It’s easy to write off Tumblr’s impending adult content ban, effective December 17th, as coming from a place that’s both clumsy and shortsighted which is already clear from countless flaggings of innocuous, non-nude content despite the platform’s reassurances that “illustrations and art that feature nudity are still okay”:
All the water in Atlanta is unsafe to drink and my digital paintings of caves are too hot for Tumblr to handle. pic.twitter.com/IGckljHlqB
— Anne Sullivan ✈ (@annetropy) December 3, 2018
This new protocol is largely in response to Tumblr’s removal from the App store following the discovery of images depicting child abuse on their website. It’s more than a reactionary move that ignores the site’s administrative shortcomings at the expense of an entire community: With the removal of adult content comes the erasure of Tumblr as a safe space for numerous sex-positive communities.
Of the many subcultures that comprise the site’s user base, one of the most prominent is that of Internet fandom communities, specifically “shipping.” if you’re unfamiliar with the term, here’s a breakdown: Shipping refers to a fandom’s admiration of a (usually otherwise-hypothetical) relationship, often featuring a queer or unconventional pairing of two characters. This admiration is creatively expressed by “shippers” through mediums such as fanart and fanfiction that ranges in its explicitness.
With the anonymity-afforded mean-spiritedness of the Internet, it’s not easy to find a place where one can be open about their emotional investment in the hypothetical relationship of a fictional character. Tumblr offered a place for these communities to thrive in their (often erotic) celebration, surrounded by people who shared their loves and shielded one another from hate. With Tumblr’s adult content ban, a significant point of connection and organization for these communities—erotic fanart—will be torn away.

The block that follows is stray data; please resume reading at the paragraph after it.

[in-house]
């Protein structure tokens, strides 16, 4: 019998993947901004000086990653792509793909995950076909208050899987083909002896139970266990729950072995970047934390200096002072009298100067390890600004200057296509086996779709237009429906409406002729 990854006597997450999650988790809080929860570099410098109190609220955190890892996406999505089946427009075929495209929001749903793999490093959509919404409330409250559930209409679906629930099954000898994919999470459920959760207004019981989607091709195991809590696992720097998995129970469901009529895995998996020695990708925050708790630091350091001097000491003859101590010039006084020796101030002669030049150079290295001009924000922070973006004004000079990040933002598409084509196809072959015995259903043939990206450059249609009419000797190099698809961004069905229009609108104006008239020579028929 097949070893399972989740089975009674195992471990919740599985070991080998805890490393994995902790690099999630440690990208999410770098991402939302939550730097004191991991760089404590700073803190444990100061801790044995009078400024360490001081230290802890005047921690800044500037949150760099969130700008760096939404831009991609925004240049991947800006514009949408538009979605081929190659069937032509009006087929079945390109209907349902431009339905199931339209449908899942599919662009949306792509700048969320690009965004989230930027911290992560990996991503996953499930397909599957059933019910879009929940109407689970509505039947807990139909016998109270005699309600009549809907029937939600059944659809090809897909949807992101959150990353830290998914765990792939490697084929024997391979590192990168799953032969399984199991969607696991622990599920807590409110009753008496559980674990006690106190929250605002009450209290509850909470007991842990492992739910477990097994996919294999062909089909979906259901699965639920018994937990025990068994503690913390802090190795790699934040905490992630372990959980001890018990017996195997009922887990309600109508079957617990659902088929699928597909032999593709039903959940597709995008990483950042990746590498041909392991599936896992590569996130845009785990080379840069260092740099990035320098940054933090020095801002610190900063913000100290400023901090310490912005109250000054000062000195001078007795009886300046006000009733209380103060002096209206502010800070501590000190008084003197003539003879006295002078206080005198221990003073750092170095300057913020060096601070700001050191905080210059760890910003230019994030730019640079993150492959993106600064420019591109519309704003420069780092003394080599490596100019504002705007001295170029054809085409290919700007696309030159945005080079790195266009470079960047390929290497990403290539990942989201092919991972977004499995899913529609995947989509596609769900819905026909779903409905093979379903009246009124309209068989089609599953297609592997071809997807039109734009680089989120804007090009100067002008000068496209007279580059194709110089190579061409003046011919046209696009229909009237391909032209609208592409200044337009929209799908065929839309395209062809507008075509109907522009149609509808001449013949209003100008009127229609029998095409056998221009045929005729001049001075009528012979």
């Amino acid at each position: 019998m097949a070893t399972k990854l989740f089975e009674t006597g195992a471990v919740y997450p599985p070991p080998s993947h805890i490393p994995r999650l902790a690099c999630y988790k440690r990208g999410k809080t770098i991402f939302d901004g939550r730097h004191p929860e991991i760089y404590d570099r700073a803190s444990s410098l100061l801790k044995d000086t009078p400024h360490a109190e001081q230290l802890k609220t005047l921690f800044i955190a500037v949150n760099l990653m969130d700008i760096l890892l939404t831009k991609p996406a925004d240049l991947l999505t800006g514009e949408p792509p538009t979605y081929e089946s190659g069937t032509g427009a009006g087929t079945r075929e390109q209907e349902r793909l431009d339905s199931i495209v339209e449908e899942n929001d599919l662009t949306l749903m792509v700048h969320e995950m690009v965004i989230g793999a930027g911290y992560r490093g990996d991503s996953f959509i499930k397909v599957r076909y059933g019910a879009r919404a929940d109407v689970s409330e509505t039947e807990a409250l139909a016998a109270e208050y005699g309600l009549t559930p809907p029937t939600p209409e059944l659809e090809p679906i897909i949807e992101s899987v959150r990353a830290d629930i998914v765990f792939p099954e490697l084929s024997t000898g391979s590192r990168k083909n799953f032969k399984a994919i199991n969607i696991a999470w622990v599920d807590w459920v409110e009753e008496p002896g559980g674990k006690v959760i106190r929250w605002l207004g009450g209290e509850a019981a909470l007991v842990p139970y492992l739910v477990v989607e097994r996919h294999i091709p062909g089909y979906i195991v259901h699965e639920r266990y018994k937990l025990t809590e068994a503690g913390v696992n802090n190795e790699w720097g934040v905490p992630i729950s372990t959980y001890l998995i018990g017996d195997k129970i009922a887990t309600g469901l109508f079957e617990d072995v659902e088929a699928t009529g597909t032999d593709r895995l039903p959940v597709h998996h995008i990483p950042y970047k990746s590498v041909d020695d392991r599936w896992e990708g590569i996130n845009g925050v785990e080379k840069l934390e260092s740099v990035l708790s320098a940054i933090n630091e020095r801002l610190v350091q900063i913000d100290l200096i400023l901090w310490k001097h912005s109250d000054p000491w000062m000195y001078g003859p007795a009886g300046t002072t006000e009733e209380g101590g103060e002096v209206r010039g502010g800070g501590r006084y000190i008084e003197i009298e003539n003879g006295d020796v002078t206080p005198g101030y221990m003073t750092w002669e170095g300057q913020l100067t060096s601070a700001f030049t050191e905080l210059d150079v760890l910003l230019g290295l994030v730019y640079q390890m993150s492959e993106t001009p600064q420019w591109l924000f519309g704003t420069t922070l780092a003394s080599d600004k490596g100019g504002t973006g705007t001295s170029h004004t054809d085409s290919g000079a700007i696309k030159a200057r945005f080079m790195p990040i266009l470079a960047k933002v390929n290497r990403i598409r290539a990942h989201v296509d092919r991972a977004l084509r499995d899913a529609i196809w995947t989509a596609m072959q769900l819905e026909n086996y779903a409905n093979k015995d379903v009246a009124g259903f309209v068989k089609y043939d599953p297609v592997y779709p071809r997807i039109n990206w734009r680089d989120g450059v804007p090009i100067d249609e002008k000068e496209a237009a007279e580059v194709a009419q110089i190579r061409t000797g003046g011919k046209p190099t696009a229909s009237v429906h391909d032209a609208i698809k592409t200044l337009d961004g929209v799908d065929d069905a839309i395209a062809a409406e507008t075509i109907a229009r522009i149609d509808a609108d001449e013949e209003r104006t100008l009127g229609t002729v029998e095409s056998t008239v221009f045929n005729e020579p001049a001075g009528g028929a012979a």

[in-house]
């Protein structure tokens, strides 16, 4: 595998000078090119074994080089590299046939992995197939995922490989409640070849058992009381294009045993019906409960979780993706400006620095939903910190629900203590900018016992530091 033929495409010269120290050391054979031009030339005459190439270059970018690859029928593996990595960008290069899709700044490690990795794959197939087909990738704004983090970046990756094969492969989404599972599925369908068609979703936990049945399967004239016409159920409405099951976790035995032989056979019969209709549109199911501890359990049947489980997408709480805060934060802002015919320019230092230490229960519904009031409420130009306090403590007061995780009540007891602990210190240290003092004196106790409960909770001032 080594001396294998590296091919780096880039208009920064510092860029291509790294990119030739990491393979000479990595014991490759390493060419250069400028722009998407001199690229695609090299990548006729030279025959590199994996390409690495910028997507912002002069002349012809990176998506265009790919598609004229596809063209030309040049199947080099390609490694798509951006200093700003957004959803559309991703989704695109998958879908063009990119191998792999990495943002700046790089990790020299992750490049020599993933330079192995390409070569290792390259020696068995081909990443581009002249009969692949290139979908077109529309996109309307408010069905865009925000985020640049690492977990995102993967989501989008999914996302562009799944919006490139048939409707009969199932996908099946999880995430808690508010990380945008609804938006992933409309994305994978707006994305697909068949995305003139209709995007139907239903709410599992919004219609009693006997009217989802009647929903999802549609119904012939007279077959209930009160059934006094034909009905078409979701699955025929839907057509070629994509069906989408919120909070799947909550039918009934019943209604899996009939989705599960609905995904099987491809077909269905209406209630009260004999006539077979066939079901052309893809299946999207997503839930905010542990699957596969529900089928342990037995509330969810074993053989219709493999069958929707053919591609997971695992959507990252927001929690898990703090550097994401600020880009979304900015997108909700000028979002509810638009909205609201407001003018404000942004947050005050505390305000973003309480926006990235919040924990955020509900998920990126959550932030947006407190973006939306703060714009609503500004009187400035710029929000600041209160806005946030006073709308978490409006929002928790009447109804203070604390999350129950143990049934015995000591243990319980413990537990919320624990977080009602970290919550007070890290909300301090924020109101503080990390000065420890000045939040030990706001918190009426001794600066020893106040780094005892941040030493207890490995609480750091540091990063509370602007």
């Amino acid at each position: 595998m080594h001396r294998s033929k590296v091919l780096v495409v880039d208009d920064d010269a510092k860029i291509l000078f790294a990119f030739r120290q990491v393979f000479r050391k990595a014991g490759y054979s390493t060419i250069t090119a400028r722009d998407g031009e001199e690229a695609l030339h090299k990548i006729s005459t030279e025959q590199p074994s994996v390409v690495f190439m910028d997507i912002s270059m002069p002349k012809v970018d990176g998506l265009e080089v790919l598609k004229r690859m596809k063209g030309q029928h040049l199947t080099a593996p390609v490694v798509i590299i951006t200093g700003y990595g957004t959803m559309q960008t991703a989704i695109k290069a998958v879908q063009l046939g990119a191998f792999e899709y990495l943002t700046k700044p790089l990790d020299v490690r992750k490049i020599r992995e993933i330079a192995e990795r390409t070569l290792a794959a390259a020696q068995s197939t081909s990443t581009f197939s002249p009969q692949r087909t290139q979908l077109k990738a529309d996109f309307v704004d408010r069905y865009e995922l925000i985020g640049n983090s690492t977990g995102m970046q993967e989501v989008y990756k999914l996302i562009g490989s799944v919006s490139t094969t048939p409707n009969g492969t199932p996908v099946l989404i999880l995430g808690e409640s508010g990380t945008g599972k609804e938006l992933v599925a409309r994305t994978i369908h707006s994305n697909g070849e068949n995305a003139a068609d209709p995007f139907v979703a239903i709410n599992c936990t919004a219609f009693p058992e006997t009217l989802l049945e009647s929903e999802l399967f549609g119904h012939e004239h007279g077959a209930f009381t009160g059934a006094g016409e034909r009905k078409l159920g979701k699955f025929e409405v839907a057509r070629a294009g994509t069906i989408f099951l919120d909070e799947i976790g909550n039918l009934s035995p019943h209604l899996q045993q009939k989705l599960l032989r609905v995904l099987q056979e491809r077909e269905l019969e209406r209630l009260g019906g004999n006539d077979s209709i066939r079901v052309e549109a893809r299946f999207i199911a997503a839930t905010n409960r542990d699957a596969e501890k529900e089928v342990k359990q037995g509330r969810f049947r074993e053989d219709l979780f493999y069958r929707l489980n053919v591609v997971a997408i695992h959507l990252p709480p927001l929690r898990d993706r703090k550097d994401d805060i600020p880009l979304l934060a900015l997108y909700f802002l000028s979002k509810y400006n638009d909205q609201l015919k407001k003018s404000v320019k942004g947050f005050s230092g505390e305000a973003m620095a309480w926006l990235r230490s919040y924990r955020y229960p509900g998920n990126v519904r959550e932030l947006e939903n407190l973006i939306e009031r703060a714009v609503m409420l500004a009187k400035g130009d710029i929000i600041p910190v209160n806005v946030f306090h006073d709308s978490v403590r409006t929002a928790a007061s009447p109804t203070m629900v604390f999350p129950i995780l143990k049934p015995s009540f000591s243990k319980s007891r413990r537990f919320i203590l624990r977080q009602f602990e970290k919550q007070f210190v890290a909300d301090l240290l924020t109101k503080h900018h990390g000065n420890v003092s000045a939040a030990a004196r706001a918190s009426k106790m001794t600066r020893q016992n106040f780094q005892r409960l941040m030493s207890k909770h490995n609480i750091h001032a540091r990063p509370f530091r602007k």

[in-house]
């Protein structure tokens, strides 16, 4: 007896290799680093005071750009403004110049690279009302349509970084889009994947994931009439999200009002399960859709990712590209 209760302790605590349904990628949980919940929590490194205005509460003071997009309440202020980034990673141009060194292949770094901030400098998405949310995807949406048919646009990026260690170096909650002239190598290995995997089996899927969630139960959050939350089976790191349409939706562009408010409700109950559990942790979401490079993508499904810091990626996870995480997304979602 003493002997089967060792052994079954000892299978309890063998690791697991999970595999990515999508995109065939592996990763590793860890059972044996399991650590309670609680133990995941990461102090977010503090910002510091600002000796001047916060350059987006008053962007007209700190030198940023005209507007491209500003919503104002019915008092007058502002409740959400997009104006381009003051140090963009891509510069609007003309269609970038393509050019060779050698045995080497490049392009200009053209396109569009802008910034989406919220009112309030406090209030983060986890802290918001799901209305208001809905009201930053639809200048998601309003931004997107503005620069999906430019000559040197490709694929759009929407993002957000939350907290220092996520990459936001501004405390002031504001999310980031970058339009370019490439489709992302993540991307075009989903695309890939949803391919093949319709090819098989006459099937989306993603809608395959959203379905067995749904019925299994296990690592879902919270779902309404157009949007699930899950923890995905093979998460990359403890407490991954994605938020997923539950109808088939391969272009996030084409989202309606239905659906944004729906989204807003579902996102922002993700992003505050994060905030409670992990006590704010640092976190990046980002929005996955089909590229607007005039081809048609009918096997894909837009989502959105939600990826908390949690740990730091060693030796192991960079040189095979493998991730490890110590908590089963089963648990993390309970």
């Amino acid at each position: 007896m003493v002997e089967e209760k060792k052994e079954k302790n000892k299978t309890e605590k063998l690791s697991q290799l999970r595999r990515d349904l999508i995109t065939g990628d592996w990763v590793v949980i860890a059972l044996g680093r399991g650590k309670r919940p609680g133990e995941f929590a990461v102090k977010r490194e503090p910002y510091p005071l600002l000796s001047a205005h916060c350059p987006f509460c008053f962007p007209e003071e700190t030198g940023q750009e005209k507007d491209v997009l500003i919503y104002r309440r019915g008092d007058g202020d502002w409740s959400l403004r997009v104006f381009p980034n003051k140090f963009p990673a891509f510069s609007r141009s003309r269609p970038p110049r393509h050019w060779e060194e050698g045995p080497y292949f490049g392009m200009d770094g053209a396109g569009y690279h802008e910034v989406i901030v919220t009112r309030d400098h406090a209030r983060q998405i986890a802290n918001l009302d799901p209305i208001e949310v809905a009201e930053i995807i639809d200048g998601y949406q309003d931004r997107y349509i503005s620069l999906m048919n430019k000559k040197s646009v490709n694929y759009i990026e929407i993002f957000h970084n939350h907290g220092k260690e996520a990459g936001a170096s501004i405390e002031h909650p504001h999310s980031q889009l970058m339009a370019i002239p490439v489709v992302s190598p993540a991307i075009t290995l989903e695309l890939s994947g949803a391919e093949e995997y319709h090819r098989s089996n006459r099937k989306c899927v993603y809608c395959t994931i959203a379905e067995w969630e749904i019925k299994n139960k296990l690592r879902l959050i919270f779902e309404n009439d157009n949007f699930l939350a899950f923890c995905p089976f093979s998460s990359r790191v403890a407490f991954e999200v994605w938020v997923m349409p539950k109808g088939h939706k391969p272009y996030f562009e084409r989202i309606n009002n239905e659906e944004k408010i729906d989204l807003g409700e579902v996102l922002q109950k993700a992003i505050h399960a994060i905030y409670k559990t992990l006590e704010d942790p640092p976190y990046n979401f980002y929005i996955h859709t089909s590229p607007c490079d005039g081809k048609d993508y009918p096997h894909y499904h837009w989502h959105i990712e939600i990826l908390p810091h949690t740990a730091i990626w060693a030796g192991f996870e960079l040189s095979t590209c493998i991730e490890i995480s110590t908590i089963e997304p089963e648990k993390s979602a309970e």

This sex-positive nature extends beyond Tumblr’s fandom communities. Tumblr is known for a user base that contrasts that of Reddit or 4Chan by being more welcoming to women and LGBT+ communities. The pornographic content hosted on the website reflects the diversity of these voices, offering a reprieve from the male-gaze-dominated, cis, and heterosexual approaches that comprise the majority of pornographic material found elsewhere on the internet. Tumblr as a space where diverse sexual expression, be it rooted in identity or fetishes, is nurtured and stimulated is just another aspect of the community that withers away with the banning of adult content.
Perhaps those most significantly affected by Tumblr’s adult content ban will be the community of sex workers. The site offered a network connecting those working in the industry with one another, along with being a channel for sex workers to grow and communicate with their client base.
The banning of adult content on tumblr is going to disproportionately affect sex workers and LGBT+ content creators and that fucking sucks
— Dorian Dawes (@RealDorianDawes) December 3, 2018
Earlier this year, the passing of two U.S. bills: the “Stop Enabling Sex Traffickers Act” and the Allow States and Victims to Fight Online Sex Trafficking Act (otherwise known as FOSTA/SESTA), despite the goal implied by their names, created significant negative effects on the online channels of visibility and communication available to sex workers. Not only did this include the closure of many websites promoting sex work, but a fundamental change in the way pre-existing sites such as Twitter and Google handled the visibility of sex workers on their platforms. With Tumblr’s impending adult content policies, sex workers lose one of their last remaining online platforms.
The fallout from Tumblr’s adult content ban is more than a shoddy algorithm thinking your painting of a cave is some sort of pornography: it’s a number of marginalized communities—whether based on media preferences, sexual preferences, gender identity, or career—losing one of the only spaces where they were welcome to be themselves.